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Improving clinical risk stratification at diagnosis in primary prostate cancer: a prognostic modelling study


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Publication Date: 2016-08-02

Journal Title: PLOS Medicine

Publisher: PLOS

Volume: 13

Issue: 8

Number: e1002063

Language: English

Type: Article

This Version: VoR

Metadata: Show full item record

Citation: Gnanapragasam, V. J., Lophatananon, A., Wright, K. A., Muir, K. R., Gavin, A., & Greenberg, D. C. (2016). Improving clinical risk stratification at diagnosis in primary prostate cancer: a prognostic modelling study. PLOS Medicine, 13 (8. e1002063)https://doi.org/10.1371/journal.pmed.1002063

Description: This is the final version of the article. It first appeared from PLOS via http://dx.doi.org/10.1371/journal.pmed.1002063

Abstract: Introduction: Over 80% of the nearly 1 million men diagnosed with prostate cancer annually worldwide will present with localised or locally advanced non-metastatic disease. Risk stratification is the cornerstone for clinical decision-making and treatment selection for these men. The most widely applied stratification systems use the presenting Prostate Specific Antigen (PSA), biopsy Gleason grade and clinical stage to classify patients as low, intermediate or high-risk. There is however significant heterogeneity in outcomes within these standard groupings. The International Society of Urological Pathology (ISUP) have recently adopted a prognostic based pathological classification. These however, have yet to be included within a risk group system. Here we developed and tested a new stratification system based on the number of individual risk factors and incorporating the new ISUP scores. Methods and findings: Diagnostic clinic-pathological data from 10,139 men with non-metastatic prostate cancer were available for this study from the Public Health England National Cancer Registration and Analysis Service Eastern Office. This cohort was divided into a training set (n=6026, 1557 total deaths with 462 from prostate cancer) and a testing set (n=4113, 1053 total deaths with 327 from prostate cancer). The median follow up was 6.9 years and the primary outcome measure was prostate cancer specific mortality (PCSM). An external validation cohort (n=1706) was also used. Risk groups were first assigned as low, intermediate and high-risk according to the current 3 strata criteria endorsed by the National Institute of Clinical Excellence (NICE) guidelines. These variables were then used to sub-stratify within each risk category by testing the individual and then combined number of risk factors. In addition, we incorporated the new ISUP prognostic scores as a discriminator. Using this approach, a new 5 strata risk criteria was produced and prognostic power compared against the current risk criteria with prostate cancer specific mortality as the outcome. The results were analysed using Cox hazards model, the Log rank test, Kaplan Meier curves, competing risk regression and concordance indices. In the training set the new risk system identified distinct subgroups with different risks of PCSM in pair-wise comparison (p<0.0001). Specifically, the new classification identified a very low-risk group (Group 1), a subgroup of intermediate-risk cancers with a low PCSM risk (Group 2, HR 1.62[0.97-2.75]) and a further subgroup with an increased PCSM risk (Group 3, HR 3.35[2.04-5.59]) (p<0.0001). High-risk cancers were also sub-classified by the new risk strata into a better and worse outcome group: Group 4 (HR 5.03 [3.25-7.80]) and Group 5 (HR 17.28 [11.2-26.67]) (p<0.0001). These results were recapitulated in the testing set and remained robust after inclusion of competing risks. In comparison to the current criteria the new risk stratification system demonstrated improved prognostic performance with a concordance index of 0.75 (95% CI 0.72-0.77) versus 0.69 (95% CI 0.66-0.71) (p<0.0001). In an external cohort the new system achieved a concordance index of 0.79 (95% CI 0.75-0.84) for predicting PCSM versus 0.66 (95% CI 0.63-0.69) (p<0.0001) for the current NICE criteria. The main limitations of the study were that it was registry based and that follow-up was relatively short. Conclusion: A novel and simple 5 strata risk classification system out-performs the standard 3 strata risk criteria in predicting the risk of PCSM at diagnosis in men with primary non-metastatic prostate cancer even when accounting for competing risks. This model also allows delineation of new clinically relevant sub-groups of men who might potentially receive more appropriate therapy for their disease. Future research will seek to validate our results in external datasets and explore the value of including additional variables in improving prognostic performance.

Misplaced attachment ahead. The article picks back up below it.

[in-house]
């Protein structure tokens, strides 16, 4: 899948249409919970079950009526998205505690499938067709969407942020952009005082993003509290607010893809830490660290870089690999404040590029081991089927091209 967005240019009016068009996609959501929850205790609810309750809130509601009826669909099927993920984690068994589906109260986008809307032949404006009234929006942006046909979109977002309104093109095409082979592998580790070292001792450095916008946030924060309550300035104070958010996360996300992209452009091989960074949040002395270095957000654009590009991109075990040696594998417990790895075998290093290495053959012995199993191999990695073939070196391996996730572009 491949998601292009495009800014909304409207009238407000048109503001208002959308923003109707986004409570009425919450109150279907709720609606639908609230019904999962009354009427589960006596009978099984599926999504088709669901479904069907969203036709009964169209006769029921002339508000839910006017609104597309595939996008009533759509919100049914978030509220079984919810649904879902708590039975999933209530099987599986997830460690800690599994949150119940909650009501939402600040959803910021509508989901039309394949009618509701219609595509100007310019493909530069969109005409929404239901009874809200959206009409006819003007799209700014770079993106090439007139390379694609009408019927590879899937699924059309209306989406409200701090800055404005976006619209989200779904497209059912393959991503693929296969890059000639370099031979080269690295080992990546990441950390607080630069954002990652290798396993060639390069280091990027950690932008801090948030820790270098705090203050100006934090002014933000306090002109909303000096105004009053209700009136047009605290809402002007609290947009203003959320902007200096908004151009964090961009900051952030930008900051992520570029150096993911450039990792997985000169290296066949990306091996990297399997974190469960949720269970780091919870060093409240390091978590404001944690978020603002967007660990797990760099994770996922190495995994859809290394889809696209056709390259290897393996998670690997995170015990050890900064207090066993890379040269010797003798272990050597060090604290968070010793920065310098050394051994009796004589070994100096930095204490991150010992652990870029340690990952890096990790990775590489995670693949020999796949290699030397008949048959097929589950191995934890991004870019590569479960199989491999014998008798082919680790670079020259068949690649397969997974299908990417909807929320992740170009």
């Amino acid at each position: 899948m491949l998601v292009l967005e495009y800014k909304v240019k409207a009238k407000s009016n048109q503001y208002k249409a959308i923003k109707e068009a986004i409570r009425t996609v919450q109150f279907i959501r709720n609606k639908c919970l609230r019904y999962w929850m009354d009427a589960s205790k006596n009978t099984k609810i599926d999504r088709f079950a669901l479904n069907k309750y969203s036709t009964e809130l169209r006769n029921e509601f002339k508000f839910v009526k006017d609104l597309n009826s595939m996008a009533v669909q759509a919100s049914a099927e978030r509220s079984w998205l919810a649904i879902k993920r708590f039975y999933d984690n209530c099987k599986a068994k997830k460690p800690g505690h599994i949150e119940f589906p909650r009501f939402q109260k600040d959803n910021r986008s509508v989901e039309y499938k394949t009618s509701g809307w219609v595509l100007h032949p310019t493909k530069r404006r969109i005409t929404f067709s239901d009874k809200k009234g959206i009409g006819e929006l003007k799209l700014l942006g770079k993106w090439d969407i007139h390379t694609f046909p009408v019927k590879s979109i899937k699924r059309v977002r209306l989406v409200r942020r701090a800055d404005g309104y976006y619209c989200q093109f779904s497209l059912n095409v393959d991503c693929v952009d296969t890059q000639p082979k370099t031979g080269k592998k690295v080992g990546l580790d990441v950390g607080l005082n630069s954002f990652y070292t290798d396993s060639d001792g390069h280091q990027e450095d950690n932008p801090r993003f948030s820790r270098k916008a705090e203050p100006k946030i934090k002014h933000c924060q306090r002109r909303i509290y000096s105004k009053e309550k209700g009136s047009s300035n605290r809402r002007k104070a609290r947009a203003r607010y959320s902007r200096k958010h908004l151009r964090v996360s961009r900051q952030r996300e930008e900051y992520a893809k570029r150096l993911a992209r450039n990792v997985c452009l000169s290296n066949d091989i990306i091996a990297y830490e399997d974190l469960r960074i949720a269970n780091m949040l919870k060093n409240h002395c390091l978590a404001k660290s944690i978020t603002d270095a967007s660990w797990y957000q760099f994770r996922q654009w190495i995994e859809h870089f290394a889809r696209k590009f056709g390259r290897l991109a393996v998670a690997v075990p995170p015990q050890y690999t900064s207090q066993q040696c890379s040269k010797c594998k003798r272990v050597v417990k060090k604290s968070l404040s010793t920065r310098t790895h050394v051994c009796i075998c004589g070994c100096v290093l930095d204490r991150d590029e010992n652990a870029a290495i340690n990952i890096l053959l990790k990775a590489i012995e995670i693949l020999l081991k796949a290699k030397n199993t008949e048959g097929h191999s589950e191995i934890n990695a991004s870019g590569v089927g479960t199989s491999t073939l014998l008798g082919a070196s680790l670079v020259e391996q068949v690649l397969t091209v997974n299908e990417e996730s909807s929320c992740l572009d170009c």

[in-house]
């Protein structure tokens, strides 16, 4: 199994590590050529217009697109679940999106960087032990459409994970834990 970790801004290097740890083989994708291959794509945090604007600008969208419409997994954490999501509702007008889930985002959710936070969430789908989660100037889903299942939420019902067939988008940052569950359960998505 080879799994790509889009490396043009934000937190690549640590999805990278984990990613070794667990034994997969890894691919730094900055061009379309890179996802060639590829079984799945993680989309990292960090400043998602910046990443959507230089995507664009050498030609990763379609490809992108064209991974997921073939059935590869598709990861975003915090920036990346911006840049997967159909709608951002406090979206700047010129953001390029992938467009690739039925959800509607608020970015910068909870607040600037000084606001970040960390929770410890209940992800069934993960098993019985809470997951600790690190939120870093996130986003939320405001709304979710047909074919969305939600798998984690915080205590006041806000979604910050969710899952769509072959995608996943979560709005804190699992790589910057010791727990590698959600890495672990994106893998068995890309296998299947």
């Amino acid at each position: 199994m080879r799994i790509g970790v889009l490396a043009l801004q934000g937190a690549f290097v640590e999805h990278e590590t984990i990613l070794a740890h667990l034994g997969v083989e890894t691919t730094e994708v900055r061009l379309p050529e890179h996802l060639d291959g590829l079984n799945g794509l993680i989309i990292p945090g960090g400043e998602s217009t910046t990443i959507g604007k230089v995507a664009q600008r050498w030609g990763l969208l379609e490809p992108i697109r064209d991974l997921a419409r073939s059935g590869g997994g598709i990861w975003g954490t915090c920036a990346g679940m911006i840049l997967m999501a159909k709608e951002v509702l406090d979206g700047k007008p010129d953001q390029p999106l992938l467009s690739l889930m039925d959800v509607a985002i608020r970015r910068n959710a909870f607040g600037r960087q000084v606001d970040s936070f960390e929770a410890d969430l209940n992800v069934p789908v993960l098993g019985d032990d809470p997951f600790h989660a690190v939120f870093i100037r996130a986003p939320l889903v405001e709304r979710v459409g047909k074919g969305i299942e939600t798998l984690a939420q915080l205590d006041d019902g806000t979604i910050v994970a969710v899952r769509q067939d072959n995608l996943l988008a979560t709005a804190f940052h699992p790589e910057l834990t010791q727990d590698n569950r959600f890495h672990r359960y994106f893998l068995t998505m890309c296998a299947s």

Embargo Lift Date: 2100-01-01

Identifiers:

External DOI: https://doi.org/10.1371/journal.pmed.1002063

This record's URL: https://www.repository.cam.ac.uk/handle/1810/256444



Rights: Attribution 4.0 International

Licence URL: http://creativecommons.org/licenses/by/4.0/





Autor: Gnanapragasam, Vincent J.Lophatananon, ArtitayaWright, Karen A.Muir, Kenneth R.Gavin, AnnaGreenberg, David C.

Fuente: https://www.repository.cam.ac.uk/handle/1810/256444



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